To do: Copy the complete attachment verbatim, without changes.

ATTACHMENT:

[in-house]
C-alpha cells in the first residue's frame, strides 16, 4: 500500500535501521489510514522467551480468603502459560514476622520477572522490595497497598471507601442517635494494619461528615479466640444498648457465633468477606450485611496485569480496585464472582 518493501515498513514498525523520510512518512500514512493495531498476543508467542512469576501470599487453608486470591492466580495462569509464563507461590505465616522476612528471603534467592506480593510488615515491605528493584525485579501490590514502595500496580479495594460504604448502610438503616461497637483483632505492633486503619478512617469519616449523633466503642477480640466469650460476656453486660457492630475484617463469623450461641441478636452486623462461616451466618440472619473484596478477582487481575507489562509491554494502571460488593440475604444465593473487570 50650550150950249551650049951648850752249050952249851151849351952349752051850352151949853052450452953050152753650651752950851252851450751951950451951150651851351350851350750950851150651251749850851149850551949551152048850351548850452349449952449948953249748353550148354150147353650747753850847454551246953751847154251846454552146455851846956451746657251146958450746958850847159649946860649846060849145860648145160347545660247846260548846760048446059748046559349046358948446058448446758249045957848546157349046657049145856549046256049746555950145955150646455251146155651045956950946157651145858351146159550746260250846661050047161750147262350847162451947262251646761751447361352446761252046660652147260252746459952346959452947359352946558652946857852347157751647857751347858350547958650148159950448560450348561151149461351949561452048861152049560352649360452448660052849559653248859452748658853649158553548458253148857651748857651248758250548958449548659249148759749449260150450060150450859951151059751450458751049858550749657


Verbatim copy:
[in-house]
C-alpha cells in the first residue's frame, strides 16, 4: 500500500535501521489510514522467551480468603502459560514476622520477572522490595497497598471507601442517635494494619461528615479466640444498648457465633468477606450485611496485569480496585464472582 518493501515498513514498525523520510512518512500514512493495531498476543508467542512469576501470599487453608486470591492466580495462569509464563507461590505465616522476612528471603534467592506480593510488615515491605528493584525485579501490590514502595500496580479495594460504604448502610438503616461497637483483632505492633486503619478512617469519616449523633466503642477480640466469650460476656453486660457492630475484617463469623450461641441478636452486623462461616451466618440472619473484596478477582487481575507489562509491554494502571460488593440475604444465593473487570 50650550150950249551650049951648850752249050952249851151849351952349752051850352151949853052450452953050152753650651752950851252851450751951950451951150651851351350851350750950851150651251749850851149850551949551152048850351548850452349449952449948953249748353550148354150147353650747753850847454551246953751847154251846454552146455851846956451746657251146958450746958850847159649946860649846060849145860648145160347545660247846260548846760048446059748046559349046358948446058448446758249045957848546157349046657049145856549046256049746555950145955150646455251146155651045956950946157651145858351146159550746260250846661050047161750147262350847162451947262251646761751447361352446761252046660652147260252746459952346959452947359352946558652946857852347157751647857751347858350547958650148159950448560450348561151149461351949561452048861152049560352649360452448660052849559653248859452748658853649158553548458253148857651748857651248758250548958449548659249148759749449260150450060150450859951151059751450458751049858550749657